Libraries Are Killing the Publishing Industry

GoToHellMan recently published a hilarious parody of publisher complaints about piracy Offline Book “Lending” Costs U.S. Publishers Nearly $1 Trillion,

Hot on the heels of the story in Publisher’s Weekly that “publishers could be losing out on as much $3 billion to online book piracy” comes a sudden realization of a much larger threat to the viability of the book industry. Apparently, over 2 billion books were “loaned” last year by a cabal of organizations found in nearly every American city and town. Using the same advanced projective mathematics used in the study cited by Publishers Weekly, Go To Hellman has computed that publishers could be losing sales opportunities totaling over $100 Billion per year, losses which extend back to at least the year 2000. These lost sales dwarf the online piracy reported yesterday, and indeed, even the global book publishing business itself.

From what we’ve been able to piece together, the book “lending” takes place in “libraries”. On entering one of these dens, patrons may view a dazzling array of books, periodicals, even CDs and DVDs, all available to anyone willing to disclose valuable personal information in exchange for a “card”. But there is an ominous silence pervading these ersatz sanctuaries, enforced by the stern demeanor of staff and the glares of other patrons. Although there’s no admission charge and it doesn’t cost anything to borrow a book, there’s always the threat of an onerous overdue bill for the hapless borrower who forgets to continue the cycle of not paying for copyrighted material.

The whole thing is hilarious and well worth reading. Keep it in mind the next time you read one of those idiotic “piracy cost X industry $Y hundred million.”

Brian Martin’s ‘Information Liberation’

Not sure where I ran across this anymore, but Brian Martin has posted the full text of his 1998 book Information Liberation online in both HTML and PDF format. This is hardcore information wants to be free stuff — what originally caught my attention was chapter 3, Against Intellectual Property, which argues for the abolition of intellectual property.

Pirates of the Amazon

Pirates of the Amazon is/was an interesting experiment that quickly got a cease-and-desist letter from For a day, however, the site hosted a Firefox extension that assisted the user in pirating works for sale at Amazon. As TorrentFreak put it,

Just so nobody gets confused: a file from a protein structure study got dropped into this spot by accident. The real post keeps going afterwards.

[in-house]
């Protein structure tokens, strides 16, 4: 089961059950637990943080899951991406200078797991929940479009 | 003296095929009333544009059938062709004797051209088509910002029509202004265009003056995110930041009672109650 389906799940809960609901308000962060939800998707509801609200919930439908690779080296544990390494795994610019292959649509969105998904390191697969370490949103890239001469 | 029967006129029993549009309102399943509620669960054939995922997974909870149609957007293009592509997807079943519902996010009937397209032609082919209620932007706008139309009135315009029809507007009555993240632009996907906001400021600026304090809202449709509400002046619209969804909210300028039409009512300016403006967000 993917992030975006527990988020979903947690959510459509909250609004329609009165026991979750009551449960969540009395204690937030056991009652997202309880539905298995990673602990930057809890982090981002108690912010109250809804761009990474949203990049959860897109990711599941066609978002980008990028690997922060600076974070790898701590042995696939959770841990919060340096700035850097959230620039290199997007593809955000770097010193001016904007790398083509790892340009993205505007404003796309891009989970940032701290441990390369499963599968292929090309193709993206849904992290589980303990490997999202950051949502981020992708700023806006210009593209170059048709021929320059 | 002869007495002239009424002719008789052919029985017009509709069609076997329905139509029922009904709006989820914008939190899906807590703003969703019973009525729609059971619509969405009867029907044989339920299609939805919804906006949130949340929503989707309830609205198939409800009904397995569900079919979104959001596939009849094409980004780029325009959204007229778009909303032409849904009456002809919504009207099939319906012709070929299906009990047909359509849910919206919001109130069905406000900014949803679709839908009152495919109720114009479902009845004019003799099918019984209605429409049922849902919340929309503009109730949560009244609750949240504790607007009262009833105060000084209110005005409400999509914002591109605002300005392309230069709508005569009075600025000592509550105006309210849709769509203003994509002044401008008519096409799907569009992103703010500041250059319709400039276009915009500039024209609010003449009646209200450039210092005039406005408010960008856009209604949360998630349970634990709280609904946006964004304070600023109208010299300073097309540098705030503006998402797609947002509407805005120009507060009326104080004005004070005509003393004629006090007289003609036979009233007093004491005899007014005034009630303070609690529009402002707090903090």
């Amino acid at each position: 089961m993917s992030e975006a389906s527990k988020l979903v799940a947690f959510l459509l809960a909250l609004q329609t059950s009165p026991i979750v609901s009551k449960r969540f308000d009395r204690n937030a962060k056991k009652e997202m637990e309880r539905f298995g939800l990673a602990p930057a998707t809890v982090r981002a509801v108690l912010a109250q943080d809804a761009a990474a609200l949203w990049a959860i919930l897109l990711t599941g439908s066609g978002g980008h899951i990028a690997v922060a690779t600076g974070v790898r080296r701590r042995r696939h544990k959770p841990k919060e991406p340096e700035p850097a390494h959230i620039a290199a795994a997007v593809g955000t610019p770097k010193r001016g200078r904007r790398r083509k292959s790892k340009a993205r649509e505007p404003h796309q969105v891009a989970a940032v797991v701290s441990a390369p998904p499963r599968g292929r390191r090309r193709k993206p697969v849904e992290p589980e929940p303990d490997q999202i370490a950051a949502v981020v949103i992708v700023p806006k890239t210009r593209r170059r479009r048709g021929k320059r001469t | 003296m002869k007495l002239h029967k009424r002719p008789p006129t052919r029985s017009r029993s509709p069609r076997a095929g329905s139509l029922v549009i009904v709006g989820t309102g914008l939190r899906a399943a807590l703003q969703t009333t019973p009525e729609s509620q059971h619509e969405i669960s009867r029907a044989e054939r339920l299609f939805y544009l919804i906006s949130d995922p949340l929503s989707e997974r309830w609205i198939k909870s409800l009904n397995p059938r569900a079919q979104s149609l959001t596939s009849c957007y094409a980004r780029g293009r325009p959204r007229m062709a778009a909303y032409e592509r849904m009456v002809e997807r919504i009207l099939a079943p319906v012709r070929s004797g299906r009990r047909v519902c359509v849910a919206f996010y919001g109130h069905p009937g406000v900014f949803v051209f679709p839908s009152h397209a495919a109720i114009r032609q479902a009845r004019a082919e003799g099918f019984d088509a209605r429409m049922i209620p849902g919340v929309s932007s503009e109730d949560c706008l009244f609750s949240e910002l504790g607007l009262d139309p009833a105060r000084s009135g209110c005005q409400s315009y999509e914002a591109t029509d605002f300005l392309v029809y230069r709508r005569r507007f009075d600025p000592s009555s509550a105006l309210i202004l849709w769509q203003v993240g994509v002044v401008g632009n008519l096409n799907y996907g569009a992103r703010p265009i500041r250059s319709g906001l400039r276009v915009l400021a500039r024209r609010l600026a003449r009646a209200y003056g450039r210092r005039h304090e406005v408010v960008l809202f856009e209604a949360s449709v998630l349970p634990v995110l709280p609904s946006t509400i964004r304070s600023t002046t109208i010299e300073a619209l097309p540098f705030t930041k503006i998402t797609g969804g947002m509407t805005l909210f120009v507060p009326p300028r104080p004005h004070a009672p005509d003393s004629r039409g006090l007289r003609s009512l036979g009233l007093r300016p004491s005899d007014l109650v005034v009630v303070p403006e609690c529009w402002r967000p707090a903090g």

An add-on for the Firefox browser called ‘Pirates of the Amazon’ makes it possible to shop at the Amazon store but leave without paying a dime. Instead, on Amazon product pages the add-on integreates links to ‘free’ copies on The Pirate Bay.

. . .

When the add-on is installed, it integrates a new “download 4 free” button into the Amazon product page when the same article is also available via The Pirate Bay. It works for CDs, DVDs, games, books and basically all products that can be converted to a digital format.

Now that is an interesting mashup. As TorrentFreak noted there are plenty of Greasemonky scripts out there that do much the same thing for Last.FM, IMDB, Rotten Tomatoes, etc. It’s not like it is rocket science to do this with Greasemonkey.

If you’re curious, TorrentFreak is maintaining a backup of the Firefox extension here.

James Boyle’s New Book ‘The Public Domain’

Yale University Press has just published James Boyle’s new book about the damage being wreaked by intellectual property laws, The Public Domain: Enclosing the Commons of the Mind. Boyle also has a website for the book at, where the book can be downloaded for free as a PDF (the book is available under a Creative Commons Attribution-Noncommerical-Sharealike license).

According to the web site,

Our music, our culture, our science, and our economic welfare all depend on a delicate balance between those ideas that are controlled and those that are free, between intellectual property and the public domain. In The Public Domain: Enclosing the Commons of the Mind James Boyle introduces readers to the idea of the public domain and describes how it is being tragically eroded by our current copyright, patent, and trademark laws. In a series of fascinating case studies, Boyle explains why gene sequences, basic business ideas and pairs of musical notes are now owned, why jazz might be illegal if it were invented today, why most of 20th century culture is legally unavailable to us, and why today’s policies would probably have smothered the World Wide Web at its inception.